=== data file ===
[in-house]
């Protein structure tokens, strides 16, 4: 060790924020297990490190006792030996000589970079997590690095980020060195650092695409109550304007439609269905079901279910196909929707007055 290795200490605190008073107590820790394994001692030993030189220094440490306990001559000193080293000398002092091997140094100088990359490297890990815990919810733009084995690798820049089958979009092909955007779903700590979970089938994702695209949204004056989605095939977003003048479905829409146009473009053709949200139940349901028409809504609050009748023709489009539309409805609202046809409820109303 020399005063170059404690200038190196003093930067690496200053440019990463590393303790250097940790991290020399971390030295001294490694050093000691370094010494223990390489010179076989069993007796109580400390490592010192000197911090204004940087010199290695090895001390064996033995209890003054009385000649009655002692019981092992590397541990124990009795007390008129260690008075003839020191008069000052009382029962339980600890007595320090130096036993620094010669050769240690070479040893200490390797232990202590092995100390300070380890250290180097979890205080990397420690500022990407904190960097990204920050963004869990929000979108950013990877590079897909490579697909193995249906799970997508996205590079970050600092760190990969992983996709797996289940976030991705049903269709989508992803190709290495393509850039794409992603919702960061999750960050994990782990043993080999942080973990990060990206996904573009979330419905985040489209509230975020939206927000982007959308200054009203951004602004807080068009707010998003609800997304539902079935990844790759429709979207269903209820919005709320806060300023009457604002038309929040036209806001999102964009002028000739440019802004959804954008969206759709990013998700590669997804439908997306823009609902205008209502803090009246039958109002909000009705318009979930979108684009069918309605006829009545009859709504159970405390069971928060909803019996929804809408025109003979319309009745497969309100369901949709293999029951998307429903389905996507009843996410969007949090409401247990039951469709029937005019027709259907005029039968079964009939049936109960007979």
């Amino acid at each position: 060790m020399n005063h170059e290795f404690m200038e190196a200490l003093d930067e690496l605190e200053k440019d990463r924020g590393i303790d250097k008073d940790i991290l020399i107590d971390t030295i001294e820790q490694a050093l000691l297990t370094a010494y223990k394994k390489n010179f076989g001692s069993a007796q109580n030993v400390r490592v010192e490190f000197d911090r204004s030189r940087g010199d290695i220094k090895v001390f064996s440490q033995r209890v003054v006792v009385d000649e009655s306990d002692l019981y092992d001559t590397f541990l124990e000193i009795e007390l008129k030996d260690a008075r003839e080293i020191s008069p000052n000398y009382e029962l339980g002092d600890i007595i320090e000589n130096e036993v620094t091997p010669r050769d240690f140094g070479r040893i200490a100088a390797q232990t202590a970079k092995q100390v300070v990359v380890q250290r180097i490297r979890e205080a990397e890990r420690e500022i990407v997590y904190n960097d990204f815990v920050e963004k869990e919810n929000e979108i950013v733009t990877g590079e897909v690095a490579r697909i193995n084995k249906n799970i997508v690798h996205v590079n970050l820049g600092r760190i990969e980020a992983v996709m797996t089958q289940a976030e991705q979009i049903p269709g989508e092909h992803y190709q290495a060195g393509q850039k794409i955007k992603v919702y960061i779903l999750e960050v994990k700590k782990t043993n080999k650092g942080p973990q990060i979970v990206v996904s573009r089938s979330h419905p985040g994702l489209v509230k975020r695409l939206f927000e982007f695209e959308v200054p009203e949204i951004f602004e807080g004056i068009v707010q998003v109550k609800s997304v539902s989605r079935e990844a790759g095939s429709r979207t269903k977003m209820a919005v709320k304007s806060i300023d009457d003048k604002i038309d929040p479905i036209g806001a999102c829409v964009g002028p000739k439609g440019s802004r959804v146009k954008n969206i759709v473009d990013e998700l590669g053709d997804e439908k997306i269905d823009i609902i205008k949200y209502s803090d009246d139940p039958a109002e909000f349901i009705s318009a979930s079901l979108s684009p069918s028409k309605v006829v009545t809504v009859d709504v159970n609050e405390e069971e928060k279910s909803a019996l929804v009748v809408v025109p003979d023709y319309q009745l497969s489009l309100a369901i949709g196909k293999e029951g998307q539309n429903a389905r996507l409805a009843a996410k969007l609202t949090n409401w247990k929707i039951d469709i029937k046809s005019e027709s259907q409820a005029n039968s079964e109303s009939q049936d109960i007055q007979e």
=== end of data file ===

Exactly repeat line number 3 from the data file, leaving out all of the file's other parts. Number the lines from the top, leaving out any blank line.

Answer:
């Amino acid at each position: 060790m020399n005063h170059e290795f404690m200038e190196a200490l003093d930067e690496l605190e200053k440019d990463r924020g590393i303790d250097k008073d940790i991290l020399i107590d971390t030295i001294e820790q490694a050093l000691l297990t370094a010494y223990k394994k390489n010179f076989g001692s069993a007796q109580n030993v400390r490592v010192e490190f000197d911090r204004s030189r940087g010199d290695i220094k090895v001390f064996s440490q033995r209890v003054v006792v009385d000649e009655s306990d002692l019981y092992d001559t590397f541990l124990e000193i009795e007390l008129k030996d260690a008075r003839e080293i020191s008069p000052n000398y009382e029962l339980g002092d600890i007595i320090e000589n130096e036993v620094t091997p010669r050769d240690f140094g070479r040893i200490a100088a390797q232990t202590a970079k092995q100390v300070v990359v380890q250290r180097i490297r979890e205080a990397e890990r420690e500022i990407v997590y904190n960097d990204f815990v920050e963004k869990e919810n929000e979108i950013v733009t990877g590079e897909v690095a490579r697909i193995n084995k249906n799970i997508v690798h996205v590079n970050l820049g600092r760190i990969e980020a992983v996709m797996t089958q289940a976030e991705q979009i049903p269709g989508e092909h992803y190709q290495a060195g393509q850039k794409i955007k992603v919702y960061i779903l999750e960050v994990k700590k782990t043993n080999k650092g942080p973990q990060i979970v990206v996904s573009r089938s979330h419905p985040g994702l489209v509230k975020r695409l939206f927000e982007f695209e959308v200054p009203e949204i951004f602004e807080g004056i068009v707010q998003v109550k609800s997304v539902s989605r079935e990844a790759g095939s429709r979207t269903k977003m209820a919005v709320k304007s806060i300023d009457d003048k604002i038309d929040p479905i036209g806001a999102c829409v964009g002028p000739k439609g440019s802004r959804v146009k954008n969206i759709v473009d990013e998700l590669g053709d997804e439908k997306i269905d823009i609902i205008k949200y209502s803090d009246d139940p039958a109002e909000f349901i009705s318009a979930s079901l979108s684009p069918s028409k309605v006829v009545t809504v009859d709504v159970n609050e405390e069971e928060k279910s909803a019996l929804v009748v809408v025109p003979d023709y319309q009745l497969s489009l309100a369901i949709g196909k293999e029951g998307q539309n429903a389905r996507l409805a009843a996410k969007l609202t949090n409401w247990k929707i039951d469709i029937k046809s005019e027709s259907q409820a005029n039968s079964e109303s009939q049936d109960i007055q007979e």